The Wartime Journals of Charles A. Lindbergh
Charles Augustus Lindbergh ( February 4th, 1902 - August 26th, 1974 ) was born in Detroit ( Michigan, United States ). He spent most of his childhood in Little Falls ( Minnesota ) and Washington, D.C. From an early age, Charles A. Lindbergh had exhibited an interest in the mechanics of motorized transportation, including his family's Saxon Six automobile, and later his Excelsior motorbike. By the time he started college as a mechanical engineering student, he had also become fascinated with flying, though he " had never been close enough to a plane to touch it ".
After quitting college in February 1922, Charles Lindbergh enrolled at the Nebraska Aircraft Corporation's Flying School in Lincoln and flew for the first time on April 9th, as a passenger in a two - seat Lincoln Standard " Tourabout " biplane trainer piloted by Otto Timm ( 1893 - 1978 ). His solo flight came in May 1923 at Souther Field ( Americus, Georgia ). After joining the United States Army Air Service, Charles A. Lindbergh graduated first overall in his class in March 1925, thereby earning his Army pilot's wings and a commission as a 2nd Lieutenant in the Air Service Reserve Corps.
In October 1925, he was hired by the Robertson Aircraft Corporation ( R.A.C. ) to first lay out and then serve as Chief Pilot for the newly designated 278 - mile ( 447 km ) Contract Air Mail Route to provide service between St. Louis ( Missouri ) and Chicago ( Illinois ). Although still flying as an Air Mail pilot, Charles A. Lindbergh took part in the first successful nonstop transatlantic flight New York City - Paris. Piloting The Spirit of St. Louis, he took off from Roosevelt Field ( Long Island ) on May 20th, 1927, and landed successfully at Le Bourget Aerodrome ( France ) the day after. Charles A. Lindbergh received unprecedented adulation after his historic flight.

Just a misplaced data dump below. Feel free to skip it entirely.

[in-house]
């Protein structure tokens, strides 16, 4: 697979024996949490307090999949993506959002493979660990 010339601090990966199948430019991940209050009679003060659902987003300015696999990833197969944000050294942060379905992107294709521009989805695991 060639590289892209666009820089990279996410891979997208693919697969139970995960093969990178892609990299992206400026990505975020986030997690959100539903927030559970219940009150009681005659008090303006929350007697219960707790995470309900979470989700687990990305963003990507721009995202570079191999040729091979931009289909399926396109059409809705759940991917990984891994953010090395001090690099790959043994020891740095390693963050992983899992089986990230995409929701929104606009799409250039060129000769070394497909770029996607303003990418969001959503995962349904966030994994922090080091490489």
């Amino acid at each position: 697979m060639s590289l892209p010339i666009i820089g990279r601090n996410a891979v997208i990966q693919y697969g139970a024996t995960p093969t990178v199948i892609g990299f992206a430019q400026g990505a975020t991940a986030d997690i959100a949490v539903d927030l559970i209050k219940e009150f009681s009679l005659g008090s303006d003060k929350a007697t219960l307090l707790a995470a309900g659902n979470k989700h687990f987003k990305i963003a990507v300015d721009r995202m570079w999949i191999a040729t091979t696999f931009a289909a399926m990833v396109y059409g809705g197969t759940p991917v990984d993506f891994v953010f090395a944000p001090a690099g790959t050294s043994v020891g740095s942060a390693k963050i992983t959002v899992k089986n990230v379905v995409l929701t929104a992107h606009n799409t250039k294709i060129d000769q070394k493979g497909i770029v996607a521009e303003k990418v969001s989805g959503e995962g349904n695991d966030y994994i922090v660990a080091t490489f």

At the request of the United States military, Charles A. Lindbergh traveled to Nazi Germany several times between 1936 and 1938 to evaluate German aviation. He also undertook a survey of aviation in the Soviet Union in 1938. In late 1940, Charles A. Lindbergh became spokesman of the non - interventionist America First Committee ( an anti - war organization using antisemitic and pro - fascist rhetoric ). Because of his trips to Nazi Germany, combined with a belief in eugenics, Charles A. Lindbergh was suspected of being a Nazi sympathizer.
In 1943, he joined United Aircraft as an engineering consultant, and later, was sent to the Far East Theatre. In his six months in the Pacific in 1944, Charles A. Lindbergh took part in fighter bomber raids on Japanese positions, flying 50 combat missions ( as a civilian ). On July 28th, he managed to shot down a Japanese observation plane. By the end of the war, he returned to Europe and became involved in the exfiltration of Nazi scientists. After the war, Charles A. Lindbergh toured the Nazi concentration camps and later wrote that he was disgusted and angered.
In later life, he was heavily involved in conservation movements, and was deeply concerned about the negative impacts of new technologies on the natural world and native peoples.
( source : Wikipedia )